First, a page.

The New Zealand Herald is running a story about a group of tourists camping at a ‘Northland‘ campsite, the name of which isn’t stated (why is that?) but a report the following day stated the attack took place in Ahipara. One of the group, Frenchman Anthony Cressend, went for a walk after arriving at the campsite in darkness. No one advised them that walking alone wasn’t a safe thing to do.
Unfortunately Anthony Cressend says he was then set upon by a gang of three men who broke his jaw in three places and kicked-in his teeth. It’s strange that no date is given for the attack, how long ago did this happen and was it around the time of the French Rugby team’s tour?
When the incident was reported to the police the paper stated that:
“Police told him they would not investigate without a Kiwi contact number.
“As soon as I said that [he did not have a New Zealand cellphone] the [officer] flipped over his book and said ‘Well we can’t call outside of New Zealand cell zone’,” said travel companion Emily Holloway, 24.”
There is no indication from the report if police later decided to investigate the matter further, which may be why the group took their story to the press. The report finishes with “They told their story as a warning to other tourists.” (It does make one wonder how many other attacks have gone unnoticed because of similar failures to own a NZ sim card)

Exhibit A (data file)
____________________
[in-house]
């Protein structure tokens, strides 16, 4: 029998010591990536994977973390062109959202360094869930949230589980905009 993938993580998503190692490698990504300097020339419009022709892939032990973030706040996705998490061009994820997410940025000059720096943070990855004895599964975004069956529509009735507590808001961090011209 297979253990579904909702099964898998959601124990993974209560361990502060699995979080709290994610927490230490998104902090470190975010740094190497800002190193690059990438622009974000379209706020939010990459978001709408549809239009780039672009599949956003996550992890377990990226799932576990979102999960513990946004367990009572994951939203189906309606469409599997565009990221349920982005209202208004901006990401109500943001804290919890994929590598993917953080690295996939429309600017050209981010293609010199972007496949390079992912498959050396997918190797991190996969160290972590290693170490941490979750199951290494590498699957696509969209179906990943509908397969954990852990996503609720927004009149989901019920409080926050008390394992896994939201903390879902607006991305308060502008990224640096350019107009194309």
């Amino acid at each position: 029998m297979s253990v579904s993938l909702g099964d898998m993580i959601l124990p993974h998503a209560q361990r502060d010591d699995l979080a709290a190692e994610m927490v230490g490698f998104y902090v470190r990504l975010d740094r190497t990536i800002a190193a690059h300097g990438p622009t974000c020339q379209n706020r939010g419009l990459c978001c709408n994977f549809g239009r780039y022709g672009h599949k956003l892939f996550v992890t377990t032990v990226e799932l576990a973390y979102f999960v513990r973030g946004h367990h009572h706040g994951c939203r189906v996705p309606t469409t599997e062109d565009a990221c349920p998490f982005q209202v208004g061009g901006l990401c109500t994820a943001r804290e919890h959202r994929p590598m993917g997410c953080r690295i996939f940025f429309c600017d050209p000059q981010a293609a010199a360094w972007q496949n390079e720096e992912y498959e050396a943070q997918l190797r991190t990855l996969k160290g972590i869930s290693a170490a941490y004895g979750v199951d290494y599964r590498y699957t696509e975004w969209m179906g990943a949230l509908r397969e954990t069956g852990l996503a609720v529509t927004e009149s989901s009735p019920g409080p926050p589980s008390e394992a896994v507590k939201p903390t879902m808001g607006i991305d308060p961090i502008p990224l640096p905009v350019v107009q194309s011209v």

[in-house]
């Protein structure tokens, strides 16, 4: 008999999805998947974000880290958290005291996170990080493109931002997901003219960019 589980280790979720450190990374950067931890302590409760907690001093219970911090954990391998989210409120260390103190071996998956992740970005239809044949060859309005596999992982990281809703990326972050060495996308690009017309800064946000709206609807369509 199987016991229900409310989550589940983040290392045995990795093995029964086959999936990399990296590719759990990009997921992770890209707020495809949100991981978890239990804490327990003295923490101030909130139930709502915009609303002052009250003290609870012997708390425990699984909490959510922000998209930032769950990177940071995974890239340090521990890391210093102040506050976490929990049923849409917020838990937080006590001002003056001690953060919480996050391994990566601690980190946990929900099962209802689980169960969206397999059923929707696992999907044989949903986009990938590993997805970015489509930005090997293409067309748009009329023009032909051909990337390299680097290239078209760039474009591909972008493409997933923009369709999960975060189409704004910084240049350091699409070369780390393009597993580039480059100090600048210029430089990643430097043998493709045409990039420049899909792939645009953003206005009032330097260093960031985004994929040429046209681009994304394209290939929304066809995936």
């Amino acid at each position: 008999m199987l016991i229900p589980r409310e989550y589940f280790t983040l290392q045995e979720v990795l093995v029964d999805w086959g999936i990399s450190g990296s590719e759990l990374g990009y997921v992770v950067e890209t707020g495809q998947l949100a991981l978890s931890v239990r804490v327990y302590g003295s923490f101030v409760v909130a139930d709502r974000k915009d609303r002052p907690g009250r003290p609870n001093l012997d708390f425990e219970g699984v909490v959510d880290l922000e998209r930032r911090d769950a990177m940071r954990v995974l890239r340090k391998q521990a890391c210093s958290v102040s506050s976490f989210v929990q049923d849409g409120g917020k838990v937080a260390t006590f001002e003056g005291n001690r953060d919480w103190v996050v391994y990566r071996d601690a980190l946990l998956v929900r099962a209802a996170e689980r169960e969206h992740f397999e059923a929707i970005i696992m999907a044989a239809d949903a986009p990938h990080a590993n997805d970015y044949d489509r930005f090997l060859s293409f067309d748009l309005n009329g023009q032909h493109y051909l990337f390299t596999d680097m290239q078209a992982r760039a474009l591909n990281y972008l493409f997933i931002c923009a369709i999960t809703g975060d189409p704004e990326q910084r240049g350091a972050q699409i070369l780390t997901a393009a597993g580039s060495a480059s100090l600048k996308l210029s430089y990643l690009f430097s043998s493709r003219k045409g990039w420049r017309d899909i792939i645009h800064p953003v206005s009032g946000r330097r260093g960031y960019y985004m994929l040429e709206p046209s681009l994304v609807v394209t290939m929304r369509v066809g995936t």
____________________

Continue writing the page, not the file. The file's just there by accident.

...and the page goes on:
Read the full story here : Savage attack ruins experience of NZ
Albania feels safer than New Zealand: (from the Herald report)
“….the trio are trying to stay positive.
But they are shocked by the random attack in a country they had thought to be safe and friendly.
“Even in Albania, which is really dangerous, we have never had this problem, even in Bolivia … They are just friendly with you and you don’t feel it’s dangerous,” Mr Collomb said.”
Damage limitation or reality check?
Whilst some quarters will try to do a damage limitation exercise on this story (we expect to see the “isolated incident” comments any moment) others will take the opportunity to again warn tourists of the dangers they face in New Zealand, there may be more of this type of article in the coming days “False image makes visitors vulnerable” published after the Mathieu Bastareaud furore.
Regular readers of this blog will know that attacks on tourists are not unusual in New Zealand, (Whangarei Council once pondered whether to counter the negative stories or improve the situation -see bottom of page)
Most of us already know about the high profile assaults and rapes of tourists, students and back packers of all nationalities. We know that tourists and visitors need to be as vigilant in NZ as they would be anywhere in the world with high reported crime rates and high numbers of crime victims:
Some tourist attacks in New Zealand
*American peace corp twins were robbed in Christchurch.
*Dutch couple raped and robbed on a campsite in Tuatapere whilst on honeymoon.
*British tourist sexually assaulted near Hururu Falls.
*Dutch couple robbed and sexually attacked Haruru Falls whilst on honeymoon.
*Two British women robbed and sexually assaulted in their campervan at Tokomaru Bay.
*Scottish woman Karen Aim brutally murdered in Taupo.
*German woman Birgit Brauer murdered near New Plymouth.